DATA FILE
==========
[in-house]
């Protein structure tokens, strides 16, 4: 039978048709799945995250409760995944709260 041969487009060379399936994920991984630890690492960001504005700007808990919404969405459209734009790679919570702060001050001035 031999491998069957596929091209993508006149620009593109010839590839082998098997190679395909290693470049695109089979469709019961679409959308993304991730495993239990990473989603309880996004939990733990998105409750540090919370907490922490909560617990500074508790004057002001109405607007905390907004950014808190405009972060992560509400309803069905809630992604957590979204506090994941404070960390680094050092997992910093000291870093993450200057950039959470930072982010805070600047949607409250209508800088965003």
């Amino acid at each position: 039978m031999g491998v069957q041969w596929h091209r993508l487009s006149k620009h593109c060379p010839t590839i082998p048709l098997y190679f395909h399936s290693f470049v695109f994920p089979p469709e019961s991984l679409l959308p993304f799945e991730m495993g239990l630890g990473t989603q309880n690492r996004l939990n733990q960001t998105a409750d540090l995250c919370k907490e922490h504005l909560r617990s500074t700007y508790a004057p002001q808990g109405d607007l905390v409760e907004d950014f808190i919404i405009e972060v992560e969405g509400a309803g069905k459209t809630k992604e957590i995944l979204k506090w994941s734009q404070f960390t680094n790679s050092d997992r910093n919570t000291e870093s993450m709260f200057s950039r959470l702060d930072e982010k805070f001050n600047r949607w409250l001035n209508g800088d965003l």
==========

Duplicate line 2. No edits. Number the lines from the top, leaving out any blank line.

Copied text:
């Protein structure tokens, strides 16, 4: 039978048709799945995250409760995944709260 041969487009060379399936994920991984630890690492960001504005700007808990919404969405459209734009790679919570702060001050001035 031999491998069957596929091209993508006149620009593109010839590839082998098997190679395909290693470049695109089979469709019961679409959308993304991730495993239990990473989603309880996004939990733990998105409750540090919370907490922490909560617990500074508790004057002001109405607007905390907004950014808190405009972060992560509400309803069905809630992604957590979204506090994941404070960390680094050092997992910093000291870093993450200057950039959470930072982010805070600047949607409250209508800088965003």